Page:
Corona Virus important information
A special state – things to do in Alabama | Insight Guides Blog

A special state – things to do in Alabama

Known as ‘Sweet Home Alabama’ the southern state of the USA is a region rich in history and culture, southern hospitality and natural beauty. Hike up forest-smothered mountains and lie on gorgeous white-sand beaches. Tuck into succulent fried chicken and party till you drop at America’s oldest Mardi Gras. Discover its great musical legends and trace the roots of the American Civil Rights Movement. You’ll discover so many things to do in Alabama.
Sunset in the Cheaha Mountain State Park in Alabama. Photo: Jim Vallee/Shutterstock
Sunset in the Cheaha Mountain State Park in Alabama. Photo: Jim Vallee/Shutterstock

Explore the great outdoors 

The range of natural wonders on offer is perhaps one of Alabama’s biggest secrets. From the wooded foothills of the Appalachians, ablaze with colour every autumn, to the beaches of the Gulf of Mexico, its 22 state parks harbour everything from caves and caverns to swamps and towering waterfalls. 

See stunning views at Mount Cheaha

You can drive or hike to the highest point in Alabama, Mount Cheaha, which rises above Talladega National Forest like an island above a sea of green. Trails criss-cross the slopes, while Bunker Tower tops the summit amidst granite boulders and weathered trees. From here all of Alabama seems to spread below you like a giant quilt.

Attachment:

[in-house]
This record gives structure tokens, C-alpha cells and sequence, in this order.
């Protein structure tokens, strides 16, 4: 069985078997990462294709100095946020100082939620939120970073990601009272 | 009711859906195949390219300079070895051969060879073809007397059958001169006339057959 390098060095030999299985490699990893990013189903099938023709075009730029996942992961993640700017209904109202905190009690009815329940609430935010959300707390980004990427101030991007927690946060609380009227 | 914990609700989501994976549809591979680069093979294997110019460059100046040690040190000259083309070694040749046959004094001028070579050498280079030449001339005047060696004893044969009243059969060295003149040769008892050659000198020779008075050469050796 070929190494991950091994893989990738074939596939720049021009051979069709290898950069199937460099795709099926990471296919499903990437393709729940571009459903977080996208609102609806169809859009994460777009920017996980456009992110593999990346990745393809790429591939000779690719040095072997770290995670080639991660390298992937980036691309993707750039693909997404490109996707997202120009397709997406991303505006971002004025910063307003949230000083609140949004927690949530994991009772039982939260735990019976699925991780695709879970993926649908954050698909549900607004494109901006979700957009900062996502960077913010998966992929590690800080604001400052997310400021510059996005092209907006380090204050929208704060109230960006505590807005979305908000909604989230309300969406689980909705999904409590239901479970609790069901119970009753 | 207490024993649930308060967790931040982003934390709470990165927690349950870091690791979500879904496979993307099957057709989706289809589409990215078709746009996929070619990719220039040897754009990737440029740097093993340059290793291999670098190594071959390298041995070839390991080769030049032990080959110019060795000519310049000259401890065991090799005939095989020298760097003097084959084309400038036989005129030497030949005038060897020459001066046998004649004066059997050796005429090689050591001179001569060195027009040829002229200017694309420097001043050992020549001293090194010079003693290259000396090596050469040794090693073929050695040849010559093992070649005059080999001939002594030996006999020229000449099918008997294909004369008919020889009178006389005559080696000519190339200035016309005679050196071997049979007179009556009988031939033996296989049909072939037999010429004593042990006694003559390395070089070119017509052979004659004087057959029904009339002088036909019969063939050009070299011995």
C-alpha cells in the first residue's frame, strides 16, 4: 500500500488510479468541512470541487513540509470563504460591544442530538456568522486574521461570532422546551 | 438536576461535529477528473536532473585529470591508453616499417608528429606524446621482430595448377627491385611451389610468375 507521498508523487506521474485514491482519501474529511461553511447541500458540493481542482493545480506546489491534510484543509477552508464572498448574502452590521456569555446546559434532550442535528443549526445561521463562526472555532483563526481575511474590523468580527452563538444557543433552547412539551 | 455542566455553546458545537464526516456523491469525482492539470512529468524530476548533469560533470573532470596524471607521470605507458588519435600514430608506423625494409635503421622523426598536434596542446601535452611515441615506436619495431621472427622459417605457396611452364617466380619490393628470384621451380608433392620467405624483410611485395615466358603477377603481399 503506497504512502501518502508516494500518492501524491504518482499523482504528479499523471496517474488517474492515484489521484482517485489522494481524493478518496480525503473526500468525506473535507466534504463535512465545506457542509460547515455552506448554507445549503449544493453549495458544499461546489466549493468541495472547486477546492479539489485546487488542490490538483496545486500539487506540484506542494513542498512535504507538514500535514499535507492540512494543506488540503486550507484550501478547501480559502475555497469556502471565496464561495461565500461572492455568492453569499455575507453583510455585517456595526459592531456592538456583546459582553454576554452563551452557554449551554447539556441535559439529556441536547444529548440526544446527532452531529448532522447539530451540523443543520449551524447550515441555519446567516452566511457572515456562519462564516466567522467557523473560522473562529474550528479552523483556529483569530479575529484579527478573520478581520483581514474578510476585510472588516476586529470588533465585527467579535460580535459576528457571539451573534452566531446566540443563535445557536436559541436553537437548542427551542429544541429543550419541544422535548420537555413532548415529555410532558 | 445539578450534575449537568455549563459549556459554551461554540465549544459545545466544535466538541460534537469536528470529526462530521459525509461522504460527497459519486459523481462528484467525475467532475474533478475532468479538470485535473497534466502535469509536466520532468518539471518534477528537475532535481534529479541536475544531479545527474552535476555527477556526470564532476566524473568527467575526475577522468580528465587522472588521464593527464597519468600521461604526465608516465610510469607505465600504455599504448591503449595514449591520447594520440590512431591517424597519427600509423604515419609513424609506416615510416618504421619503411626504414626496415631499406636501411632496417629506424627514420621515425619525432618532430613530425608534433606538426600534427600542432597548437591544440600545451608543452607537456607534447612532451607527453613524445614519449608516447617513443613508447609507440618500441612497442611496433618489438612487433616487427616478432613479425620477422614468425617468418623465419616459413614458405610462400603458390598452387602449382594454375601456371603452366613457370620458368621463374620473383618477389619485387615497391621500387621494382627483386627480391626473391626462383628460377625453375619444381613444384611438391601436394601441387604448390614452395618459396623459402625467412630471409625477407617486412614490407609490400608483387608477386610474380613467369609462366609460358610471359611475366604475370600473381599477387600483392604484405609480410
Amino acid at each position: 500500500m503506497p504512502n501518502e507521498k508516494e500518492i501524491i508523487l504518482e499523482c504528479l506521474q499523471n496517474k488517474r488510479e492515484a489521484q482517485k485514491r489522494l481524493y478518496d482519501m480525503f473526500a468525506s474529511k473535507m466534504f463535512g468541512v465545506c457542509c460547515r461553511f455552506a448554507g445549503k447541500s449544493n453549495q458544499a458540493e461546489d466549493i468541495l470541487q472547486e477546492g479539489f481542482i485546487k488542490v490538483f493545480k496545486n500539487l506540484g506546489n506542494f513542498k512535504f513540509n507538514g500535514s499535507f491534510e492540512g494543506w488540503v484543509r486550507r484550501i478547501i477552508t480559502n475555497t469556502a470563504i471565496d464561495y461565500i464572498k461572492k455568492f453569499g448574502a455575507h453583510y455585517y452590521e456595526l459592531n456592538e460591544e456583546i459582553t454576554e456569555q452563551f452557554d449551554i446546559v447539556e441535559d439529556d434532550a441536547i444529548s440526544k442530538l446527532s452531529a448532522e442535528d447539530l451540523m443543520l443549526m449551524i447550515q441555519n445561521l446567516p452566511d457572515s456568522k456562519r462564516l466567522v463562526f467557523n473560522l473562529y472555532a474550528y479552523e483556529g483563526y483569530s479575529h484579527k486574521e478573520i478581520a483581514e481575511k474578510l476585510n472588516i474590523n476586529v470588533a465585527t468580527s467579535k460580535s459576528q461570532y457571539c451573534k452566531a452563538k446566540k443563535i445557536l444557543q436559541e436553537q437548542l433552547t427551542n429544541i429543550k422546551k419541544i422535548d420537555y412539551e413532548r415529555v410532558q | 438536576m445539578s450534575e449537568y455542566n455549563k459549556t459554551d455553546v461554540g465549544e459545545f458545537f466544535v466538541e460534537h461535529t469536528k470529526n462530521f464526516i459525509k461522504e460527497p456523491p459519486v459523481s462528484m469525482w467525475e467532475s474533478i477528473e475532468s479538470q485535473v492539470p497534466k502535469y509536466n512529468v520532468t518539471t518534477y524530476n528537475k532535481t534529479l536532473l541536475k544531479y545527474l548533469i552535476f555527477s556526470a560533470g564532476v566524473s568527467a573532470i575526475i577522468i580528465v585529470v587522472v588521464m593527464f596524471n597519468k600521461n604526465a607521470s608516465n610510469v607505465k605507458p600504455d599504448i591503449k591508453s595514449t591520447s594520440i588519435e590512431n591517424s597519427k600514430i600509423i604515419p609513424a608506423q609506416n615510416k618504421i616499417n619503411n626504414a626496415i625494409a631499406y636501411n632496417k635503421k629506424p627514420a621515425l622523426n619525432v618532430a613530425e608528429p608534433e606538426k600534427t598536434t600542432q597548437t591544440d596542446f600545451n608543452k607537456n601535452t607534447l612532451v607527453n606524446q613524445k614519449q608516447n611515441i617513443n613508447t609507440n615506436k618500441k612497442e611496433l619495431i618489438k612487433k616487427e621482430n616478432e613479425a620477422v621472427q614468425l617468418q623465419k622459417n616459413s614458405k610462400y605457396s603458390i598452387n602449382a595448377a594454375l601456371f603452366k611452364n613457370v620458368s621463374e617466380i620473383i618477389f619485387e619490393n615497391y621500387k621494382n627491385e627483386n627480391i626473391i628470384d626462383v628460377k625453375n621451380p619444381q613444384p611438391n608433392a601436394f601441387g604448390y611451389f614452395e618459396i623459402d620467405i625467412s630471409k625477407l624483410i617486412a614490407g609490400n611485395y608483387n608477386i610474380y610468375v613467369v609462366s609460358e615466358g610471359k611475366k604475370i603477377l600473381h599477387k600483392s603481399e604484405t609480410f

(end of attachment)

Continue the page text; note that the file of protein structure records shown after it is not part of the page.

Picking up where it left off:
Beach on the Alabama Gulf Coast. Photo: Darryl West/Shutterstock

Relax on idyllic beaches 

To the south the Gulf Coast beaches are swathes of sugar-white sand lapped by turquoise waters. Orange Beach is nestled between Gulf Shores and the Florida state line to the east. You can reach its eight miles of pristine sand via several state park access points. When the sun goes down, head to the Wharf for a bite to eat and evening entertainment.

Gulf Shores offers several gorgeous beaches for relaxation and fun. There’s always a buzz of activity at Gulf Shores Main Public Beach and it’s the easiest to reach – consequently it’s also the most popular. If basking in the sun isn’t your thing, there are volleyball nets set up, as well as watersports to try, such as kayaking, snorkelling, paddleboarding or zipping through the water on a jetski.